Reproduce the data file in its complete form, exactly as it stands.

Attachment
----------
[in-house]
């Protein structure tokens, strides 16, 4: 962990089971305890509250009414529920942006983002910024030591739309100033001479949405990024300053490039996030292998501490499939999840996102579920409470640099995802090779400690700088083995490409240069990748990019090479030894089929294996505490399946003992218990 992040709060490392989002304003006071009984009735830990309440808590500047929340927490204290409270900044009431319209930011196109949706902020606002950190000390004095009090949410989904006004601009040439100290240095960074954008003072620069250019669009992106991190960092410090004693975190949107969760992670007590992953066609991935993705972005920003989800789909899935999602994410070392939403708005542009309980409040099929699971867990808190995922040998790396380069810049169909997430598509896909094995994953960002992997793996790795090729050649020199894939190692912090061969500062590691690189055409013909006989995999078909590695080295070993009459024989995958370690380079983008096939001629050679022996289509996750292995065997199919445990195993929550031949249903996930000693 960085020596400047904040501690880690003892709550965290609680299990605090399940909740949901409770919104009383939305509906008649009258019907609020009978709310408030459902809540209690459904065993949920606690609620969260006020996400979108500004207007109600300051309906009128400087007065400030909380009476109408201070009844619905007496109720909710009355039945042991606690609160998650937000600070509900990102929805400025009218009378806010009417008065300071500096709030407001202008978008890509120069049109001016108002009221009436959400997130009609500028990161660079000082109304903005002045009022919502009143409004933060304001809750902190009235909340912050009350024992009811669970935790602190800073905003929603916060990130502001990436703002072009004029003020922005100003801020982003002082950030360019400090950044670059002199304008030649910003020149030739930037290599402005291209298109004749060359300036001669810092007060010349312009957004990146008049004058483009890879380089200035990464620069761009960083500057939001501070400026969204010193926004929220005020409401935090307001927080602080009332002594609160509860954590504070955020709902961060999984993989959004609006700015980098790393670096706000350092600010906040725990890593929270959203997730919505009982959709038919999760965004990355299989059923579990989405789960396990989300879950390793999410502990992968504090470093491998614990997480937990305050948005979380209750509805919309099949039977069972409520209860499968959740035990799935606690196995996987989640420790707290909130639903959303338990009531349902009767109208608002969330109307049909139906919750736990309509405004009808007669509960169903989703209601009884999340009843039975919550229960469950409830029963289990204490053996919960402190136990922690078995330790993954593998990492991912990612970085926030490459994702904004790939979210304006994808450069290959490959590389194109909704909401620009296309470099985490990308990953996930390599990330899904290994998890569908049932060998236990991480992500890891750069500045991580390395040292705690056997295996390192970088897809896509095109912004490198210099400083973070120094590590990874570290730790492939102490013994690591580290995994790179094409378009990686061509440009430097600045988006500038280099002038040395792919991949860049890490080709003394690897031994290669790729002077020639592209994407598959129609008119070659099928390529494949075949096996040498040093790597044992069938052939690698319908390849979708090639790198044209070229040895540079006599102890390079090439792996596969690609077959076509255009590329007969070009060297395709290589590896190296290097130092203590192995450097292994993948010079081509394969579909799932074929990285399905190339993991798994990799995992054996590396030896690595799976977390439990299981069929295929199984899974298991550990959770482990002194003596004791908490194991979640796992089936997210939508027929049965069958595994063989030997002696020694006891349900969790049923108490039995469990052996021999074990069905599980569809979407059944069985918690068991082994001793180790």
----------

[in-house]
């Protein structure tokens, strides 16, 4: 962990089971305890509250009414529920942006983002910024030591739309100033001479949405990024300053490039996030292998501490499939999840996102579920409470640099995802090779400690700088083995490409240069990748990019090479030894089929294996505490399946003992218990 992040709060490392989002304003006071009984009735830990309440808590500047929340927490204290409270900044009431319209930011196109949706902020606002950190000390004095009090949410989904006004601009040439100290240095960074954008003072620069250019669009992106991190960092410090004693975190949107969760992670007590992953066609991935993705972005920003989800789909899935999602994410070392939403708005542009309980409040099929699971867990808190995922040998790396380069810049169909997430598509896909094995994953960002992997793996790795090729050649020199894939190692912090061969500062590691690189055409013909006989995999078909590695080295070993009459024989995958370690380079983008096939001629050679022996289509996750292995065997199919445990195993929550031949249903996930000693 960085020596400047904040501690880690003892709550965290609680299990605090399940909740949901409770919104009383939305509906008649009258019907609020009978709310408030459902809540209690459904065993949920606690609620969260006020996400979108500004207007109600300051309906009128400087007065400030909380009476109408201070009844619905007496109720909710009355039945042991606690609160998650937000600070509900990102929805400025009218009378806010009417008065300071500096709030407001202008978008890509120069049109001016108002009221009436959400997130009609500028990161660079000082109304903005002045009022919502009143409004933060304001809750902190009235909340912050009350024992009811669970935790602190800073905003929603916060990130502001990436703002072009004029003020922005100003801020982003002082950030360019400090950044670059002199304008030649910003020149030739930037290599402005291209298109004749060359300036001669810092007060010349312009957004990146008049004058483009890879380089200035990464620069761009960083500057939001501070400026969204010193926004929220005020409401935090307001927080602080009332002594609160509860954590504070955020709902961060999984993989959004609006700015980098790393670096706000350092600010906040725990890593929270959203997730919505009982959709038919999760965004990355299989059923579990989405789960396990989300879950390793999410502990992968504090470093491998614990997480937990305050948005979380209750509805919309099949039977069972409520209860499968959740035990799935606690196995996987989640420790707290909130639903959303338990009531349902009767109208608002969330109307049909139906919750736990309509405004009808007669509960169903989703209601009884999340009843039975919550229960469950409830029963289990204490053996919960402190136990922690078995330790993954593998990492991912990612970085926030490459994702904004790939979210304006994808450069290959490959590389194109909704909401620009296309470099985490990308990953996930390599990330899904290994998890569908049932060998236990991480992500890891750069500045991580390395040292705690056997295996390192970088897809896509095109912004490198210099400083973070120094590590990874570290730790492939102490013994690591580290995994790179094409378009990686061509440009430097600045988006500038280099002038040395792919991949860049890490080709003394690897031994290669790729002077020639592209994407598959129609008119070659099928390529494949075949096996040498040093790597044992069938052939690698319908390849979708090639790198044209070229040895540079006599102890390079090439792996596969690609077959076509255009590329007969070009060297395709290589590896190296290097130092203590192995450097292994993948010079081509394969579909799932074929990285399905190339993991798994990799995992054996590396030896690595799976977390439990299981069929295929199984899974298991550990959770482990002194003596004791908490194991979640796992089936997210939508027929049965069958595994063989030997002696020694006891349900969790049923108490039995469990052996021999074990069905599980569809979407059944069985918690068991082994001793180790």